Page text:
UC Davis Health physicians have performed the first single-anesthesia diagnosis to treatment of lung cancer using a fully robotic approach in the UC Health System.
The procedure, known as robotic-assisted bronchoscopy, allows for the diagnosis and removal of a lung cancer mass during one surgery. It reduces anxiety and unnecessary waiting time for patients.
Traditionally, when a patient is diagnosed with a suspicious nodule or mass in their lung, they are referred to a pulmonologist, who may perform a lung biopsy to confirm if it is cancerous.
If the lung nodule or mass is confirmed to be cancer, the patient may be referred to a thoracic surgeon, who determines if it can be surgically removed. If it can, the patient undergoes another procedure on a separate day that requires additional anesthesia. On average, patients may wait up to three months from the time a nodule or mass is first discovered to when they receive a diagnosis and treatment.
“Waiting months between a biopsy and a diagnosis can be an emotionally difficult and exhausting experience for patients,” said Chinh Phan, director of the UC Davis Interventional Pulmonology Program. “By utilizing the robotic-assisted bronchoscopy platform we can help reduce the anxiety and unnecessary waiting times that patients traditionally experience.”
The robotic-assisted bronchoscopy procedure utilizes the Ion Endoluminal Platform by Intuitive. The high-tech system creates a 3D map of the patient’s lungs using a CT scan. The software then generates the safest and most efficient route through the lung to the nodule or mass. Once the route is determined, an ultrathin and ultra-maneuverable catheter is guided to the site of the lung nodule or mass, where it is marked and biopsied with precision and stability. Lymph nodes are also biopsied during the same procedure, using endobronchial ultrasound. The samples are then evaluated on-site.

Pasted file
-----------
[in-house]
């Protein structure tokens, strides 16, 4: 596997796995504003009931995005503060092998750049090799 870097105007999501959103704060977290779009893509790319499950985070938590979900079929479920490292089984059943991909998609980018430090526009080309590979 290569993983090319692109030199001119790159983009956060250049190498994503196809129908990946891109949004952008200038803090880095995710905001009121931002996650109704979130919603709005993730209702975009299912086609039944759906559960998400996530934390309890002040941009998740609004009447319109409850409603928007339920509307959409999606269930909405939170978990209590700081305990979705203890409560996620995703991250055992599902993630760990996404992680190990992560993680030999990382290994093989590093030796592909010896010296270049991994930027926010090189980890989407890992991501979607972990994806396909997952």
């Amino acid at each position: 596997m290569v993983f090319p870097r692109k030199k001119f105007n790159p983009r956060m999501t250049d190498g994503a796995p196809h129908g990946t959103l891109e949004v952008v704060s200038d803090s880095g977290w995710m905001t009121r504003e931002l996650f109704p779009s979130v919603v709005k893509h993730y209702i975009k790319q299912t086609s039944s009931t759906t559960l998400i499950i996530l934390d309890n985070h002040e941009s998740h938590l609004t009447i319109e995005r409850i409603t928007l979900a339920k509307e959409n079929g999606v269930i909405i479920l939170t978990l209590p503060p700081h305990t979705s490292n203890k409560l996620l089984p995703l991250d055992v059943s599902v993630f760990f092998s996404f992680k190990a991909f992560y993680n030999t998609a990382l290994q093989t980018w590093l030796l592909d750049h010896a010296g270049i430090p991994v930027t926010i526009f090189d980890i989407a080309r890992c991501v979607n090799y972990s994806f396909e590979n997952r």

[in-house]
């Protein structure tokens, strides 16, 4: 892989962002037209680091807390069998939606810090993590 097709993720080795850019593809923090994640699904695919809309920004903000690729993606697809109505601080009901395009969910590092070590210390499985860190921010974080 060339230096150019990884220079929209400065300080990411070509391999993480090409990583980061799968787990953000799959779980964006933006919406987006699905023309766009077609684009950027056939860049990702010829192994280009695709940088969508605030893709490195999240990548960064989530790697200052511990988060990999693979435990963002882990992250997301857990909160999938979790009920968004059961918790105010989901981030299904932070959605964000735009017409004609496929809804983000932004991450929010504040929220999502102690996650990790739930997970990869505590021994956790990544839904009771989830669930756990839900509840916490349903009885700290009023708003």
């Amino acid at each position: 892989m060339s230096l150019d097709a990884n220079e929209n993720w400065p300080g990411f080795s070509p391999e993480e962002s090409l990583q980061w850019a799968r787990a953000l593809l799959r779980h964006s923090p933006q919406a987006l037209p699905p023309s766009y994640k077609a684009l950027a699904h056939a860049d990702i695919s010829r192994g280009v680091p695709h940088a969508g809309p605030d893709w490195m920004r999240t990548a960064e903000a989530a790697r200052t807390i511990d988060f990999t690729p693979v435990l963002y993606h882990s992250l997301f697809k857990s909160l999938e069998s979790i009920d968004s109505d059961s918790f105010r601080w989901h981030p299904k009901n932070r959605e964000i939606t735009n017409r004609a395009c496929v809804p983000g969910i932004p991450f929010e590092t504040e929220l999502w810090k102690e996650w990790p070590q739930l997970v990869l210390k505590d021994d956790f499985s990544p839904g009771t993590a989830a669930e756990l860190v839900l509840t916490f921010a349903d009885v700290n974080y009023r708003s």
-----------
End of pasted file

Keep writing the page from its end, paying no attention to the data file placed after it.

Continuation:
If the lung nodule is determined to be an early-stage cancer, the surgical team uses the same navigational route to mark the area with dye to prepare for its removal. Then, the patient, still asleep, has a second robotic procedure to remove the lung cancer on the same day.
Recently, the UC Davis Health team identified a 1.5 cm pulmonary nodule in the right upper lobe of a patient’s lung, performed a biopsy, identified malignant cells from rapid on-site evaluation, and injected an inert dye for marking, all within 45 minutes. Surgeon Luis Godoy subsequently used the Da Vinci Robotic System by Intuitive to safely resect the lung cancer. The patient was discharged home 24 hours after being diagnosed and cured of lung cancer.
“With these two robotic technologies, we now have the ability to diagnose and treat suspected early-stage lung cancer patients in one anesthetic event,” explained Phan. “To put it into perspective, the National Comprehensive Cancer Network guidelines for time from diagnosis to surgical treatment of lung cancer is eight weeks; we have set a new standard for innovative and efficient patient care.”
Shift in preventative screening
Lung cancer is the leading cause of cancer-related death in the United States among men and women, making up almost a quarter of all cancer mortalities. It is a malignancy that tends to spread quickly, shows no symptoms unless it is very advanced, and can silently spread to virtually any part of the body. This makes early screening and treatment critical.
In 2021, the United States Preventive Services Task Force updated its lung cancer screening guidelines, making more people than ever eligible. The new guidelines recommend annual screening in adults aged 50 to 80 years who have a 20 pack-year smoking history and currently smoke or have quit within the past 15 years. By some estimates, 14.5 million Americans are now candidates for screening—an increase of 6.5 million people, including more high-risk women, and Black and Hispanic smokers, who were previously underrepresented in screened populations.
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